People make a lot of assumptions about education: lessons should last for about an hour. Mobile phones should be switched off during school. Pupils should learn in classrooms. And, fundamentally, pupils come to school to learn, and teachers come to school to teach. These assumptions are so common, because they match the way that most of us were educated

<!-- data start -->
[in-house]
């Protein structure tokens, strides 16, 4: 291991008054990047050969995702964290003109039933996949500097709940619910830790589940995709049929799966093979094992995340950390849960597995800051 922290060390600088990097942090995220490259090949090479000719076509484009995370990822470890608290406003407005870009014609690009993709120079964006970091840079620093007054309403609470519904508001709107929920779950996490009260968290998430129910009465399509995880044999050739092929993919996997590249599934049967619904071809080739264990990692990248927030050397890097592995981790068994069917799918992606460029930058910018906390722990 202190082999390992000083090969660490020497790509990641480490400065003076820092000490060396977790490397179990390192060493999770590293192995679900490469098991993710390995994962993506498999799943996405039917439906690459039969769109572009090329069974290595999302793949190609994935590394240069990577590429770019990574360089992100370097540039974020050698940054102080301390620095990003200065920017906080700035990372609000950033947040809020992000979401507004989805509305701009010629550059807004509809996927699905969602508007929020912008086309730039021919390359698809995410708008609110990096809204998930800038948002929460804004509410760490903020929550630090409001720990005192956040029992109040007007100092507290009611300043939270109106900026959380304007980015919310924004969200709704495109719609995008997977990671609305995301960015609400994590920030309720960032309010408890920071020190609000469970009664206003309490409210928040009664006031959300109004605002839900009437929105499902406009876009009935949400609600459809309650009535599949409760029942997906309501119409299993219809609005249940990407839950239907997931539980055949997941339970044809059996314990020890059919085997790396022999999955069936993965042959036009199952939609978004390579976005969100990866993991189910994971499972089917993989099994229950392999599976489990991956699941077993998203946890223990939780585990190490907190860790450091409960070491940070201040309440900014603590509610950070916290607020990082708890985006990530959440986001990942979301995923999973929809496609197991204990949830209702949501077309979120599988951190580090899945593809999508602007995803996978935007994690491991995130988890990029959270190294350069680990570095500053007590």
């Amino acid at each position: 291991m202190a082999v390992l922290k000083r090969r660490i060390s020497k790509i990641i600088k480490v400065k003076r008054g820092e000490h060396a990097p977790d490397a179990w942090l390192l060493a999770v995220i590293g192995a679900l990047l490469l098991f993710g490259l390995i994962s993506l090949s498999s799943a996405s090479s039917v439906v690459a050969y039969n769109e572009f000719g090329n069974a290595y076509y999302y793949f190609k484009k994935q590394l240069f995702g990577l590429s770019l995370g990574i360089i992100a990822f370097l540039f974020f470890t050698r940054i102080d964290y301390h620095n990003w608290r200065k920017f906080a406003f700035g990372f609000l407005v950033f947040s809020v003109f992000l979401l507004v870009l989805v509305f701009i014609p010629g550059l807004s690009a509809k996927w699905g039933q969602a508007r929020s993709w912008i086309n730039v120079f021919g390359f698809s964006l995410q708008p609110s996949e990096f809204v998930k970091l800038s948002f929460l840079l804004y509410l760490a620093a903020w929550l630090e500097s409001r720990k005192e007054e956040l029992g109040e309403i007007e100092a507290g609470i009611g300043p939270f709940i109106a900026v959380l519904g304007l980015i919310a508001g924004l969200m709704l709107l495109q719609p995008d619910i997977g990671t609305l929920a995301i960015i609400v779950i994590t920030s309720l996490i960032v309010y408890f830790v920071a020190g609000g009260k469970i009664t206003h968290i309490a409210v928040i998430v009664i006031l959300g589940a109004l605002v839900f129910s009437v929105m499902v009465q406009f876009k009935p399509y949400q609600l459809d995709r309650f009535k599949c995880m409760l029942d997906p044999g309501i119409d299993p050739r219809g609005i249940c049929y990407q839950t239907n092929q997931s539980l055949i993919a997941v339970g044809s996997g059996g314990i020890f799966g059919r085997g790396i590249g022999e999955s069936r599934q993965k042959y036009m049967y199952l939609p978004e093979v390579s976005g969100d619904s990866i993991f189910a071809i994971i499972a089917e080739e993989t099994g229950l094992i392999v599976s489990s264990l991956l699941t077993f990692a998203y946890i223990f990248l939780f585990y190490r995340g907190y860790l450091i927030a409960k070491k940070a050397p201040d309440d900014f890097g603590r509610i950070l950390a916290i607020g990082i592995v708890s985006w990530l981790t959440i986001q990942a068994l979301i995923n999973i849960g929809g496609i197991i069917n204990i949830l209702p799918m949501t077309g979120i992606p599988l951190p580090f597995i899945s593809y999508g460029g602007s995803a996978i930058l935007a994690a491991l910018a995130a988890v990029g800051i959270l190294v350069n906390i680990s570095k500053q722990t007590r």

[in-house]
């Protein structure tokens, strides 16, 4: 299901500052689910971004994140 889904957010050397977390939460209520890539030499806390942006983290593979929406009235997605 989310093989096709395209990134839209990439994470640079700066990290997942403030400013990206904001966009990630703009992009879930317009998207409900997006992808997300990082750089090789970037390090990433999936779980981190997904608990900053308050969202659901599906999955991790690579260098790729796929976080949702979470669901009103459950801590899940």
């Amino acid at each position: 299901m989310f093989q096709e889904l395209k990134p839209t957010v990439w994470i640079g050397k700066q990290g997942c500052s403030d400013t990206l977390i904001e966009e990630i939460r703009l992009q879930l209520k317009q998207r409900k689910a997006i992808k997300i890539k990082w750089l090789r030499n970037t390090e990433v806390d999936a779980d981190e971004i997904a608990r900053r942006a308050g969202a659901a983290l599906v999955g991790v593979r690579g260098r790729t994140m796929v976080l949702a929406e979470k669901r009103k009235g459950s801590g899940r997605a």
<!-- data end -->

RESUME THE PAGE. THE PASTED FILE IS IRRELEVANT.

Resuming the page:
But this version of education was designed in and for a very different time, and there’s no reason to assume that it will meet the needs of today’s learners. In response to the challenges we face in the digital age, schools are starting to do education differently. Why restrict lesson times to an hour when half-day sessions allow pupils to delve really deeply into subject material? Many young people have smart phones, so why not allow them to be used as learning aids? Adults learn in the real world, why not let pupils? And, fundamentally, the best teachers are people who love learning, and the best way to make sure that you understand what you are learning is to teach. The schools that are taking this seriously are still in the minority. But across the world there is a growing global movement towards achieving the vision of 21st century education.